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Election of 1824: A Corrupt Bargain?

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Presentation on theme: "Election of 1824: A Corrupt Bargain?"— Presentation transcript:

1 Election of 1824: A Corrupt Bargain?
John Quincy Adams Fewer popular votes than Jackson Clay threw support to Adams House of Reps chose J. Q. Adams Clay became Adams’ Secretary of State Andrew Jackson Most popular votes Most electoral votes Accused Adams, Clay, and Congress of a “Corrupt Bargain” Fueled campaign for 1828 election

2 Map 11.1 Presidential Election of 1824 (p. 318)

3 Jackson enters National Politics: Election of 1824

4 Map 11.2 Presidential Election of 1828 (p. 321)

5 Andrew Jackson President from 1828-1836 “Old Hickory”
Democratic-Republican (shortened to Democrats) First non-”notable” to be elected president

6 Jacksonian Democracy More ‘power’ to the common man.
Gave the ‘common’ man (western farmers, southern yeoman, etc. a feeling of franchisement. Key state-level democratic reforms -Universal male suffrage -“King Caucus” -Popular campaigning -More elected offices -Rotation in office

7 Revolution of 1828: Jacksonian Democracy
A more democratic society - small “d” democratic Common people felt they had a representative in the White House “Spoils System”

8 Two-Party System Effectively ended the One party system of Democratic-Republicans. Opposition party formed called the “Whigs”

9 Whigs and Democrats Source: ABC-CLIO subscription website

10 Figure 11.1 Changes in Voting Patterns, 1824–1840 (p. 320)

11 Andrew Jackson: Issues
Nationalism vs. States’ Rights Nullification and Federal Authority Bank of the United States Indian Removal

12 The Nullification Crisis
Tariff of 1828 (Tariff of Abominations) - hurt southern cotton producers Perceived as a sectional law favoring manufacturing interests in the NE. John C. Calhoun - South Carolina Exposition and Protest

13 The Nullification Crisis
Tariff of 1828 (Tariff of Abominations) - hurt southern cotton producers Perceived as a sectional law favoring manufacturing interests in the NE. John C. Calhoun - South Carolina Exposition and Protest

14 Nullification Crisis of 1833
Tariff of 1832 passed. South Carolina convention ‘nullified’ them both Jackson threatened force (Force Bill of 1833) if SC didn’t abide by federal law Jackson despised nullification calling it unconstitutional Compromise tariff engineered by….. (drum roll) Henry Clay.

15 Sectionalism vs. Nationalism Tariff of 1832 (Abominations)
Maysville Road Veto Webster-Hayne Debate Nullification States’ Rights?

16 The Bank of the United States (BUS)
Jackson hated the 2nd BUS manager, Nicholas Biddle Jackson vetoed the re-charter of the Bank Bill Jackson saw the Bank as harmful to the western farmers with it’s tight money policies Viewed Bank as favoring privilege and industry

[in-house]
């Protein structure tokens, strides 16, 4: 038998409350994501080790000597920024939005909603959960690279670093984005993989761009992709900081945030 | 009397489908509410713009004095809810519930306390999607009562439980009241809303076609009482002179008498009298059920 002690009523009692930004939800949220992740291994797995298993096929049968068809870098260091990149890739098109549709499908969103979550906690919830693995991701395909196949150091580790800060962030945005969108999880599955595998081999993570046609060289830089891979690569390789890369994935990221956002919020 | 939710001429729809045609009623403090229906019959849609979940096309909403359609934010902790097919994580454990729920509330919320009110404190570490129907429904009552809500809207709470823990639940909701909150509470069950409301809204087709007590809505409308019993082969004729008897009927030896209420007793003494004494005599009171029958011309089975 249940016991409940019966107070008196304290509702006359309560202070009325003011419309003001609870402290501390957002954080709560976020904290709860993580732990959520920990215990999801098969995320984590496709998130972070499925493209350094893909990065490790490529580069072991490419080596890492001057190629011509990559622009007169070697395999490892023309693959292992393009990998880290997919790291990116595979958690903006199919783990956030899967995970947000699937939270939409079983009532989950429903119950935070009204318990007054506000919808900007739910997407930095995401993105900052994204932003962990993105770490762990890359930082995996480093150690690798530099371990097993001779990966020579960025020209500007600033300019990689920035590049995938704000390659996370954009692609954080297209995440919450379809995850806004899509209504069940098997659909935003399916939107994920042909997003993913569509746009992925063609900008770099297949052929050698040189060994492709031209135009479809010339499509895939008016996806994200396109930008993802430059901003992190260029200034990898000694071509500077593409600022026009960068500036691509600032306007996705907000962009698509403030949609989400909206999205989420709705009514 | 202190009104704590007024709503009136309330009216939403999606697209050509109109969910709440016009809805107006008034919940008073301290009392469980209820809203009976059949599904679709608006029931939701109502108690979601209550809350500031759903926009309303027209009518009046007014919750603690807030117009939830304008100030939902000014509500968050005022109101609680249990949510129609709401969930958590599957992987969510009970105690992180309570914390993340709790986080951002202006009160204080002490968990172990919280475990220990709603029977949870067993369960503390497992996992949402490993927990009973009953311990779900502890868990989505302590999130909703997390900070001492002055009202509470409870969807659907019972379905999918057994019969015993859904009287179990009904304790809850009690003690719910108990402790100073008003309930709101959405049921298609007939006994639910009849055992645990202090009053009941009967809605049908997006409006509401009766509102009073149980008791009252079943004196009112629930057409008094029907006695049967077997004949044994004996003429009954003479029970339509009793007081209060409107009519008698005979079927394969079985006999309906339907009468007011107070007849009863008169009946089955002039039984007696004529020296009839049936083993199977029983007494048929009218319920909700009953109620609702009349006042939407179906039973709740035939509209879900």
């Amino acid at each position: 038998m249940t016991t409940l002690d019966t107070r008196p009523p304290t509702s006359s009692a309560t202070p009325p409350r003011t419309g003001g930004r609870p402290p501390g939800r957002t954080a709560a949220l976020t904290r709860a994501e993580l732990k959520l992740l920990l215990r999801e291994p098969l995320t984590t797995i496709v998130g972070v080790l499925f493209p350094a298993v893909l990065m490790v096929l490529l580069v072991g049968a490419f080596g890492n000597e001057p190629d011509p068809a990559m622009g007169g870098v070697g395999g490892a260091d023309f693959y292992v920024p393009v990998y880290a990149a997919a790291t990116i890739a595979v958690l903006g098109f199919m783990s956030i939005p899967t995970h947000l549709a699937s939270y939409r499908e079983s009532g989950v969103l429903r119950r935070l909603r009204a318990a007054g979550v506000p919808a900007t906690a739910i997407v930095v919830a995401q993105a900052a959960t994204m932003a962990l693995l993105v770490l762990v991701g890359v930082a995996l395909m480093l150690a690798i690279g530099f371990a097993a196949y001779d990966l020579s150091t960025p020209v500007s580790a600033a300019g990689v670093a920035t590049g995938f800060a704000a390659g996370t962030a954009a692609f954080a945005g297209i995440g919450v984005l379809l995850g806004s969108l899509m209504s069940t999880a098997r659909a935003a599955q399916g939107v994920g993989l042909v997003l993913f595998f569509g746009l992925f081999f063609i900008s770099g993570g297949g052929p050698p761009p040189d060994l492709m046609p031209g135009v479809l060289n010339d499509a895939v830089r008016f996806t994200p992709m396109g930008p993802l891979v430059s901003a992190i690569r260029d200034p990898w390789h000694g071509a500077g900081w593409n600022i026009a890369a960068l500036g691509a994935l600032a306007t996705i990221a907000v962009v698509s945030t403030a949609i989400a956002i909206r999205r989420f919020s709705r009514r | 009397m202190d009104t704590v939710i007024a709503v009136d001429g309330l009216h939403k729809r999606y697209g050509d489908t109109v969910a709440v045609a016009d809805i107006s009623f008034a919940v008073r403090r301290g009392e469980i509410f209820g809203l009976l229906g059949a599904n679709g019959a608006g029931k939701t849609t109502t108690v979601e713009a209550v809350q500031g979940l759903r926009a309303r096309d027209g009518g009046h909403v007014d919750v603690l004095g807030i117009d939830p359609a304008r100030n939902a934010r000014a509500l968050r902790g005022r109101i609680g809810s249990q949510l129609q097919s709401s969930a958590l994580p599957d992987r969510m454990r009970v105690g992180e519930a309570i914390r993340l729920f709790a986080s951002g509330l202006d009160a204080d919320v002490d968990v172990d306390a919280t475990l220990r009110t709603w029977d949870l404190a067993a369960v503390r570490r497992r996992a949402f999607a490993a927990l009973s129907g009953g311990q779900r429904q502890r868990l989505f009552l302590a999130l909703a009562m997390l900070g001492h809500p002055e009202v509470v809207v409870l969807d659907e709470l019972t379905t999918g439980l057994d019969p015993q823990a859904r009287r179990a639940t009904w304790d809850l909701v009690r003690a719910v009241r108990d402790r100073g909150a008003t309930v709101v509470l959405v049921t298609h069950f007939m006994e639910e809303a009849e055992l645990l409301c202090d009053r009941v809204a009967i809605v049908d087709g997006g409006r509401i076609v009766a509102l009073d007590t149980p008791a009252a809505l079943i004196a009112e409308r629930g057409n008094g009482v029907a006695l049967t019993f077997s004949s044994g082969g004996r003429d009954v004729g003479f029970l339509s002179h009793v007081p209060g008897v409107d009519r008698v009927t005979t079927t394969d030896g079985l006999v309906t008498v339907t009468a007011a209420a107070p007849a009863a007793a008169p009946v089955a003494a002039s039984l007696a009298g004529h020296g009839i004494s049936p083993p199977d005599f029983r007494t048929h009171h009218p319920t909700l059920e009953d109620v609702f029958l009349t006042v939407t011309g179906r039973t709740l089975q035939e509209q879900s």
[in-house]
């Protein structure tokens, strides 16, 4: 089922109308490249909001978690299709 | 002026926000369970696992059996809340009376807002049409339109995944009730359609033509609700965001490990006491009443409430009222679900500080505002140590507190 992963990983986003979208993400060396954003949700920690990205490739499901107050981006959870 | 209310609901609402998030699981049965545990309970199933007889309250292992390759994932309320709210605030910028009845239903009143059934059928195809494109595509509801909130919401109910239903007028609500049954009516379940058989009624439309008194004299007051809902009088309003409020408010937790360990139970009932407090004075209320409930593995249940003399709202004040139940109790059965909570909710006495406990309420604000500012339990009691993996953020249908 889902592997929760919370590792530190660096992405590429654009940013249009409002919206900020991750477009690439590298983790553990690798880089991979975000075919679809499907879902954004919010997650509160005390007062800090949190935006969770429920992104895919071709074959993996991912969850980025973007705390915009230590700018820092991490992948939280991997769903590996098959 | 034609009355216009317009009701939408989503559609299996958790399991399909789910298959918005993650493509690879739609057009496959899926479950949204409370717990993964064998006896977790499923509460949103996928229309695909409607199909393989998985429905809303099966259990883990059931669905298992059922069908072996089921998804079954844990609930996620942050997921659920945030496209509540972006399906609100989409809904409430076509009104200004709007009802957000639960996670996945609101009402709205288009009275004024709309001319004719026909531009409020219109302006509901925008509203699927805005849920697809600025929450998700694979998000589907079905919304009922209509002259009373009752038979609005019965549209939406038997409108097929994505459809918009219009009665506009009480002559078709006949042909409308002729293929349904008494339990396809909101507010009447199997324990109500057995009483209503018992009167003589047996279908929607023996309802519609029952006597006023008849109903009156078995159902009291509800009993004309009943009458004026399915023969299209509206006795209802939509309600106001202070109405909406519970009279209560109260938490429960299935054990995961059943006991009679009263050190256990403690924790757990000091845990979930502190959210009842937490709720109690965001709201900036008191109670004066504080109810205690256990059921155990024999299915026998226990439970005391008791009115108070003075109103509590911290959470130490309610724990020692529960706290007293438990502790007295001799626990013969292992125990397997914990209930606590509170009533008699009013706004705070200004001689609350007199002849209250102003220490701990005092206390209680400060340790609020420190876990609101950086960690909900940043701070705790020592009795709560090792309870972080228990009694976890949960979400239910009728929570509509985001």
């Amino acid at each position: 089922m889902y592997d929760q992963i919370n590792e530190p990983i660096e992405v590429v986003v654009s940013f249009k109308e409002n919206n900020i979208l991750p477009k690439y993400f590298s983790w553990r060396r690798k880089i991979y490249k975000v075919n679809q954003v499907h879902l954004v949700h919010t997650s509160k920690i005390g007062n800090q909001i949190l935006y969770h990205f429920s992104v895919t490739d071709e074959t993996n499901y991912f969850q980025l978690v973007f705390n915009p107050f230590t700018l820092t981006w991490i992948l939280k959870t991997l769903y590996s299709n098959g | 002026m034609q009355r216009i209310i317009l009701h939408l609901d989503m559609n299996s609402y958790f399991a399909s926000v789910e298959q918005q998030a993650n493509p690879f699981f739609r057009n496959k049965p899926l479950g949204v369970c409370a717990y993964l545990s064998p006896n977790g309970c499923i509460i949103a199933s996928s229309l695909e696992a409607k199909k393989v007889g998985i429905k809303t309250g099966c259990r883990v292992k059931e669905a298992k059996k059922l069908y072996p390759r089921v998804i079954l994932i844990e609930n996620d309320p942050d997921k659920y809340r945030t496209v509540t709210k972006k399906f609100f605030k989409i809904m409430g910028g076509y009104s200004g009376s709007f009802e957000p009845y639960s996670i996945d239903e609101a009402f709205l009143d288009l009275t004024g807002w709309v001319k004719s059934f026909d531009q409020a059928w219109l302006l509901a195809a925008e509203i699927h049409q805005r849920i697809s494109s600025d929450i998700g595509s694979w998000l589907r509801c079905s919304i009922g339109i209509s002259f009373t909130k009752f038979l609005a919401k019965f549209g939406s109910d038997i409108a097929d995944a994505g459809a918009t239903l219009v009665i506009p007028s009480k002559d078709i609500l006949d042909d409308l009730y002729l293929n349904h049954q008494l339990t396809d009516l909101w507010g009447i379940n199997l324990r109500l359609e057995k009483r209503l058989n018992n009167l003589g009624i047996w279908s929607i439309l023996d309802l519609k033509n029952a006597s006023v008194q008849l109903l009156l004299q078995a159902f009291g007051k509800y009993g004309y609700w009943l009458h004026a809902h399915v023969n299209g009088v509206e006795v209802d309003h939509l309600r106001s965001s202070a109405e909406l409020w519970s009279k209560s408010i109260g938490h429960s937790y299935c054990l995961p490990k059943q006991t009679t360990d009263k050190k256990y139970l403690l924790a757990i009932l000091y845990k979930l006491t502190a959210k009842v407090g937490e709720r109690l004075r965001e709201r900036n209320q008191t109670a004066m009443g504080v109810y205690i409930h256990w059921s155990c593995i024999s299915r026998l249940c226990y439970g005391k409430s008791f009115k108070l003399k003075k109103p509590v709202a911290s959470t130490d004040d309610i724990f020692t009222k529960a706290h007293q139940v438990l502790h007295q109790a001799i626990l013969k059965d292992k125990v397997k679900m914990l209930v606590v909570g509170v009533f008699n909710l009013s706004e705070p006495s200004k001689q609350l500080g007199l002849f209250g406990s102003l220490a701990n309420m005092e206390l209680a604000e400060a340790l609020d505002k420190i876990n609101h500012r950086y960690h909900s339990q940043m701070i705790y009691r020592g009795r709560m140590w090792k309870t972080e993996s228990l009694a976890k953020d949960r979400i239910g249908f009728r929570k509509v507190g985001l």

17 Jackson’s View of the Bank of the United States (BUS)

18 Jackson Destroys the Bank (p. 326)

19 King Andrew the First Jackson re-defined the executive power of the presidency Critics depicted him as depicted him as a tyrant and maverick

20 Jackson and the Bank of the United States

21 The Panic of 1837 Jackson withdrew all federal funds from the BUS and deposited them in ‘pet banks’ Spawned a speculative land fever on western lands = massive inflation of land values (overvalued) Jackson issued the “Specie Circular” ordering all land purchases be made in gold and silver. Paper banknotes lost their value and land sales plummeted Panic of led to an economic depression until the early 1840s. Map 11.4 Anatomy of a Panic: Bank Suspensions in May 1837 (p. 334) Henretta America’s History 5 ed.

22 US Indian Policy: By Robert Lindneux

23 U. S. Federal Indian Policy
War of 1812, death of Tecumseh and pan-Indian alliance, Creek Wars, Indian Springs Treaty of 1825, Seminole Wars Indian Removal Act - Gave President authority to trade SE tribes for their land in east for land in west. Provided money for land transfer and relocation Black Hawk’s War (1832)

24 Black Hawk (1767–1838) (p. 328)

25 Indian Policy and the Cherokee Nation
Supreme Court decisions Cherokee Nation v. Georgia (1831) - Marshall denied Cherokee claim as a separate republic. Rather, they were a domestic dependent nation. - ward of the US Worcester v. Georgia (1832) - Marshall held that Cherokees were a distinct political community and entitled to federal protection from state interference (from Georgia) Jackson’s response was: ‘John Marshall has made his decision, now let him enforce it.’ Forced removal of remaining Cherokee to Indian Territory (present day Oklahoma) - along the “Trail of Tears”

26 Indian Removal in the 1830s Source: Abc-Clio subscription website

27 Map 11.3 The Removal of Native Americans, 1820–1843 (p. 327)

28 Andrew Jackson’s Legacy
Still debated. Admired by some, hated by others. Strong influence on his generation both politically and economically. Defined an era…

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